The GFSI Global Markets Programme sets out how small and less developed food companies (SMEs) can meet the challenge of food safety, while simultaneously reducing hazards in global food supply chains and working towards market access through certification to one of the 10 GFSI-recognised schemes. It provides an unaccredited entry point for SMEs with its step-by-step programme designed to build capacity within production and manufacturing operations, and implement a course of continuous improvement.
The Programme has so far been developed to cover the scopes of manufacturing (operation of primary products and manufacturing of processed foods) and primary production (farming of plants, grains and pulses). The Manufacturing Toolkit has recently undergone a thorough revision and the new toolkit is now available. Access the Global Markets Toolkits.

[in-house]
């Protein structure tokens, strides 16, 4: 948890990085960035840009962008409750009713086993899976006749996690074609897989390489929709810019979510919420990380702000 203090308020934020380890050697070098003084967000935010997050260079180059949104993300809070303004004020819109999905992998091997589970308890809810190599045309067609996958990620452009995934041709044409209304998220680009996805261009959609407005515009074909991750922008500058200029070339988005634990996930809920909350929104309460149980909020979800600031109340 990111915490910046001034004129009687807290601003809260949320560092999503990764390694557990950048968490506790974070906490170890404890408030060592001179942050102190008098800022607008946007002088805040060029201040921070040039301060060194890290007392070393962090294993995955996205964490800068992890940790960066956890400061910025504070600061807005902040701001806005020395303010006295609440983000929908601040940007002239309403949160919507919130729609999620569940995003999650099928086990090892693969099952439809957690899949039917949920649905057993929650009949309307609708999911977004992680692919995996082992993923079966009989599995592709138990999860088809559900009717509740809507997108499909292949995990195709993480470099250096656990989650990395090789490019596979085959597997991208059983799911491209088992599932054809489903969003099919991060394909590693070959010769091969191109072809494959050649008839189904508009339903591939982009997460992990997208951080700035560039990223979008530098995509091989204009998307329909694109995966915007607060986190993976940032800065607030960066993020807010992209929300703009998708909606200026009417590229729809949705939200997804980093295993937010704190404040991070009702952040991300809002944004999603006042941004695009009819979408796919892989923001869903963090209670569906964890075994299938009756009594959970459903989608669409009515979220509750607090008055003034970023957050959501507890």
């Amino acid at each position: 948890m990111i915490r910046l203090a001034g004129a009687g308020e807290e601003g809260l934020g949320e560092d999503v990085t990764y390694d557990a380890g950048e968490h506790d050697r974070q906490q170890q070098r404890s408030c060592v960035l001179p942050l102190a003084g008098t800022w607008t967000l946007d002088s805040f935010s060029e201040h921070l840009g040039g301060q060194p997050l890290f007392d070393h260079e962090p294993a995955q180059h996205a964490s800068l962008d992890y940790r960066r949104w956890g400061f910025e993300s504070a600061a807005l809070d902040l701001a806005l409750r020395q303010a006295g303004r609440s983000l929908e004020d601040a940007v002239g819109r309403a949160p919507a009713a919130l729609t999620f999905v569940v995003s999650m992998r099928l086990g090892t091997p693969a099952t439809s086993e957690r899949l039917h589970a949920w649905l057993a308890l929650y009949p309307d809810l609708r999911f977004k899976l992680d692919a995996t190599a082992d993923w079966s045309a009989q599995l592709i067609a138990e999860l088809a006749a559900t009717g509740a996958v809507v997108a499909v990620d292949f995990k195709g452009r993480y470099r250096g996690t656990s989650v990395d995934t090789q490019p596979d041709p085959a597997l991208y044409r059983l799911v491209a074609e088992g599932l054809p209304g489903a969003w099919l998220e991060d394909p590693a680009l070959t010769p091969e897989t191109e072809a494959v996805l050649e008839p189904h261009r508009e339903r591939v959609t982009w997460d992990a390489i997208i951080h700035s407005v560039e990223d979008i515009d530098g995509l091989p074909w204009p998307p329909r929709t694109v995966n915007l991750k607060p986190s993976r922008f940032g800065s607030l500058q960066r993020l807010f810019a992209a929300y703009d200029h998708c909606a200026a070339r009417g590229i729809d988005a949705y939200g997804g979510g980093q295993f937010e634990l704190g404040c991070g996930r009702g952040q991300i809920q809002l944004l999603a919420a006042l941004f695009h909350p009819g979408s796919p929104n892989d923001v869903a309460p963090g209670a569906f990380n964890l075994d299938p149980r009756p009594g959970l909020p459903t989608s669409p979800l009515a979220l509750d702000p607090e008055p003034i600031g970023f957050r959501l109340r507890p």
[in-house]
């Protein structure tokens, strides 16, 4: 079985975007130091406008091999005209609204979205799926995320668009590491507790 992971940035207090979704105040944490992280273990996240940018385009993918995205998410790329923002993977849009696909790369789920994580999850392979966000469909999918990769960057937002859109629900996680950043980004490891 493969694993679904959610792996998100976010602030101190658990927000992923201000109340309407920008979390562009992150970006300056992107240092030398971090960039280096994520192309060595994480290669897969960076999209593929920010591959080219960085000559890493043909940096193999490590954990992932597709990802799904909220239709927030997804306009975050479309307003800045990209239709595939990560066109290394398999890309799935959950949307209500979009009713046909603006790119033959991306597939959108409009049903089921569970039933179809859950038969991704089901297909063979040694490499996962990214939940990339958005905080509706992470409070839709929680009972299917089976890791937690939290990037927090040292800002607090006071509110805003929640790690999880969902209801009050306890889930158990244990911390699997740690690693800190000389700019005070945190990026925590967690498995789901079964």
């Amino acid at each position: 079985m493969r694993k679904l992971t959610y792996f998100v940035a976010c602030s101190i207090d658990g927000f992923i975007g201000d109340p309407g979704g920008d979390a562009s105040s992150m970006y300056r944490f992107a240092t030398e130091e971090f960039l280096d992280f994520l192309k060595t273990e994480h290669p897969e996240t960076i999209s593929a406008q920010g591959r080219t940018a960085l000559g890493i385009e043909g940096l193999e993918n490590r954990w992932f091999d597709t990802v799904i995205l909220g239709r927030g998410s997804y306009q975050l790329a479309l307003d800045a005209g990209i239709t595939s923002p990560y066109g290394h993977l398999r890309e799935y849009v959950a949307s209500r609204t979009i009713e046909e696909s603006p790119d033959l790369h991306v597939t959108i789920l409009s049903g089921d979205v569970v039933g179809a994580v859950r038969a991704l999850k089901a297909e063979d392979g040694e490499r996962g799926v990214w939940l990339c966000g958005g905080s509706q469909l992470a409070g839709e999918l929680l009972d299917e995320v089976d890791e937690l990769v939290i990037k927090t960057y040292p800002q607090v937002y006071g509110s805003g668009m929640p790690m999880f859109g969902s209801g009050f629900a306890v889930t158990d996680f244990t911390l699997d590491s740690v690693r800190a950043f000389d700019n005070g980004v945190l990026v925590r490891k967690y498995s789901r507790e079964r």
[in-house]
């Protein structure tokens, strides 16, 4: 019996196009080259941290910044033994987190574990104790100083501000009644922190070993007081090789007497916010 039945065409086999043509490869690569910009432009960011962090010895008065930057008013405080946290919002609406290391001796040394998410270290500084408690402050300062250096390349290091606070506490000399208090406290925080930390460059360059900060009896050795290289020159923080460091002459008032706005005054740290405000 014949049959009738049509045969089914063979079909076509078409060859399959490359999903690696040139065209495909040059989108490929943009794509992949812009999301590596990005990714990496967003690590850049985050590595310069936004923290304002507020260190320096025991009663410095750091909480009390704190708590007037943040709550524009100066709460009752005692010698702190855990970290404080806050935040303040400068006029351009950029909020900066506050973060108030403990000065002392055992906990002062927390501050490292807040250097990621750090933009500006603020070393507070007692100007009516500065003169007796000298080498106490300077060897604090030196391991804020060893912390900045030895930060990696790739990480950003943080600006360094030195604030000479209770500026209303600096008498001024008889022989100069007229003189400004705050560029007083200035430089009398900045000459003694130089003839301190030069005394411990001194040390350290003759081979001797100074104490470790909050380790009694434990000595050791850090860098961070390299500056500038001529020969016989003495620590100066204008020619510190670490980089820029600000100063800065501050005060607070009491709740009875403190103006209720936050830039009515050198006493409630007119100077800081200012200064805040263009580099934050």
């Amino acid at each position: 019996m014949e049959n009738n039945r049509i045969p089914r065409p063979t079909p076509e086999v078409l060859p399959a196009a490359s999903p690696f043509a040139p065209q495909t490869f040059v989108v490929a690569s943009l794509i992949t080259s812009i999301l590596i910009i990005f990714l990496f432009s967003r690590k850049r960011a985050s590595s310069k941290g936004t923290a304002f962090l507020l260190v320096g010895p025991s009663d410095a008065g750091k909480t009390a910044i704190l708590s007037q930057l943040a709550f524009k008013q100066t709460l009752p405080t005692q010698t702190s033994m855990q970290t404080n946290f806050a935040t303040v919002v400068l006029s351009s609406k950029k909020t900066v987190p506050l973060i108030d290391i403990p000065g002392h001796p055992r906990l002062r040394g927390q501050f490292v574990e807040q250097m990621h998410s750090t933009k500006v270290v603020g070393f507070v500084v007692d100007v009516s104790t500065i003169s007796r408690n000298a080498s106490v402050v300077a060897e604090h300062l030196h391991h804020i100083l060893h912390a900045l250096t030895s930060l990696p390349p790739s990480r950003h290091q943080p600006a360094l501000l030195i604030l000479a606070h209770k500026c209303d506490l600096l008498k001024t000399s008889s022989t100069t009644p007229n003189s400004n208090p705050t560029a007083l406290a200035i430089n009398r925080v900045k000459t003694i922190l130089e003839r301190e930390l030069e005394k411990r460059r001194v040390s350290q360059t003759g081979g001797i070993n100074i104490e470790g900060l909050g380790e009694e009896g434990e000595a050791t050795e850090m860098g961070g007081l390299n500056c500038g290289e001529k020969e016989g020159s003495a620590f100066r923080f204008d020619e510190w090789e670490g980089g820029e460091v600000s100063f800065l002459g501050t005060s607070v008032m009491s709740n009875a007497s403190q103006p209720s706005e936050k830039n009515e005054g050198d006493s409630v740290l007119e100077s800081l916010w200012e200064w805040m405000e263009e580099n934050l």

A multi-stakeholder document that defines what ‘excellent food safety management’ looks like, this is the pivotal document underpinning GFSI’s benchmarking process that harmonises the requirements of food safety certification programmes via an objective process before granting recognition.
Learn more about the GFSI Benchmarking Requirements (Guidance Document version 7).
Commenting on the release of the position paper, Cenk Gurol, GFSI Board Chair and Vice President, Food Safety Initiative, Aeon Co. Ltd said: “Food fraud must be regarded as being a significant risk to human health, hence the involvement of the GFSI to facilitate with other industry bodies an agreed approach to mitigate this risk. GFSI regards the issue of food fraud as increasingly important and therefore has taken the initial steps to include criteria for its mitigation within the future requirements for GFSI recognized schemes”.
Updates coming soon.
This document was developed as part of the work plan of the Global Regulatory Affairs Working Group, whose objective is to develop strategic food safety positions and educational materials in support of GFSI while providing review and assessment of key food safety-related regulatory issues which impact the use of third party certification.